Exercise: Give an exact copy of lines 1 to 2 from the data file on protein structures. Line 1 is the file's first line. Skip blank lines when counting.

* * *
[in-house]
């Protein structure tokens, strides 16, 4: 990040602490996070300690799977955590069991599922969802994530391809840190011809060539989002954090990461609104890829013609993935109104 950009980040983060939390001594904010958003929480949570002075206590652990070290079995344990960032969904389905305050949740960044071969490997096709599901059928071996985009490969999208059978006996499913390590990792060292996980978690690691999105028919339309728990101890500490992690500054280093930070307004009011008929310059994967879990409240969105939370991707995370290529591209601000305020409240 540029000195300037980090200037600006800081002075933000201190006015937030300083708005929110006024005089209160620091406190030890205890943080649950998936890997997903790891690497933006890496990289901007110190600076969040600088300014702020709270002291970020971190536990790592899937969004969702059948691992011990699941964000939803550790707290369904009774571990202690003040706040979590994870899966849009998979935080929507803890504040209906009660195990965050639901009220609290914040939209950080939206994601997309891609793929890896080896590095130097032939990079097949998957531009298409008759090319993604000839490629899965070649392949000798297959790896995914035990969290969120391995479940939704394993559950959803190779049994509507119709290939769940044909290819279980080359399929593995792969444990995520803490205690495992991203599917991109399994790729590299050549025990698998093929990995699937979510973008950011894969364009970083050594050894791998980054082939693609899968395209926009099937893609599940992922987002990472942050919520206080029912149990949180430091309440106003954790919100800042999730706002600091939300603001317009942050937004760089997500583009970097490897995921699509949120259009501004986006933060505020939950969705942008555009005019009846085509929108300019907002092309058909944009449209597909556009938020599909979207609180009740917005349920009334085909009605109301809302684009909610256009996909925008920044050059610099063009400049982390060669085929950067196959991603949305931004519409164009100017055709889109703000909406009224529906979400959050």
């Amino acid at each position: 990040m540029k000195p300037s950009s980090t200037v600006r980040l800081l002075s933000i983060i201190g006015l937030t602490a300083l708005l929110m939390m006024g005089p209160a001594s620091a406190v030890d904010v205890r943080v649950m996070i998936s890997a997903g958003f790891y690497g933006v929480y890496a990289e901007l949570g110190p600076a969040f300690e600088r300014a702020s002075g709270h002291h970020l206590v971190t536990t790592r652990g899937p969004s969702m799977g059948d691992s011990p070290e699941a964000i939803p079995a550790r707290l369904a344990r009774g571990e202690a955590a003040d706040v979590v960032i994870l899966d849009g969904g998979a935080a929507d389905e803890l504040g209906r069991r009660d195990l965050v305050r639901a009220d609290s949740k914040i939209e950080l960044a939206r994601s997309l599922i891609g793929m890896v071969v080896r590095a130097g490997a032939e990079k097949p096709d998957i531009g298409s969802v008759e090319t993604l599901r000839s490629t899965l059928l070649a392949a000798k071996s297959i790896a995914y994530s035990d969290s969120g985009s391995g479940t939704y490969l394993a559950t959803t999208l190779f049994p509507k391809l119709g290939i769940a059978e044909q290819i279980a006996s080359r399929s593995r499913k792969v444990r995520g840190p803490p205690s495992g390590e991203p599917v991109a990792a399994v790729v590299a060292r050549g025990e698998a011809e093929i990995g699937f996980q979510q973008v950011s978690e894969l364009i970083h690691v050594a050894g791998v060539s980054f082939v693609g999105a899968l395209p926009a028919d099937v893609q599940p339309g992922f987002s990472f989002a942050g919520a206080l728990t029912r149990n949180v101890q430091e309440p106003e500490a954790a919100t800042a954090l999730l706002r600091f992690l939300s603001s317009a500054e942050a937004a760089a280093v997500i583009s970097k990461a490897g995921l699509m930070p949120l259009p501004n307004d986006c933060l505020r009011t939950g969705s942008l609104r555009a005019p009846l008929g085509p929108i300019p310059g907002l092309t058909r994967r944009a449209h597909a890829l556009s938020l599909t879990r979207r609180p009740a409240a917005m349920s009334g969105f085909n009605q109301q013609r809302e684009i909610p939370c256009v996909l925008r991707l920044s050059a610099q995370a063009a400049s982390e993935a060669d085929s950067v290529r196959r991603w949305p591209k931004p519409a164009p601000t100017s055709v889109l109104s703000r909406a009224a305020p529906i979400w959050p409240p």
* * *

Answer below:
[in-house]
């Protein structure tokens, strides 16, 4: 990040602490996070300690799977955590069991599922969802994530391809840190011809060539989002954090990461609104890829013609993935109104 950009980040983060939390001594904010958003929480949570002075206590652990070290079995344990960032969904389905305050949740960044071969490997096709599901059928071996985009490969999208059978006996499913390590990792060292996980978690690691999105028919339309728990101890500490992690500054280093930070307004009011008929310059994967879990409240969105939370991707995370290529591209601000305020409240 540029000195300037980090200037600006800081002075933000201190006015937030300083708005929110006024005089209160620091406190030890205890943080649950998936890997997903790891690497933006890496990289901007110190600076969040600088300014702020709270002291970020971190536990790592899937969004969702059948691992011990699941964000939803550790707290369904009774571990202690003040706040979590994870899966849009998979935080929507803890504040209906009660195990965050639901009220609290914040939209950080939206994601997309891609793929890896080896590095130097032939990079097949998957531009298409008759090319993604000839490629899965070649392949000798297959790896995914035990969290969120391995479940939704394993559950959803190779049994509507119709290939769940044909290819279980080359399929593995792969444990995520803490205690495992991203599917991109399994790729590299050549025990698998093929990995699937979510973008950011894969364009970083050594050894791998980054082939693609899968395209926009099937893609599940992922987002990472942050919520206080029912149990949180430091309440106003954790919100800042999730706002600091939300603001317009942050937004760089997500583009970097490897995921699509949120259009501004986006933060505020939950969705942008555009005019009846085509929108300019907002092309058909944009449209597909556009938020599909979207609180009740917005349920009334085909009605109301809302684009909610256009996909925008920044050059610099063009400049982390060669085929950067196959991603949305931004519409164009100017055709889109703000909406009224529906979400959050």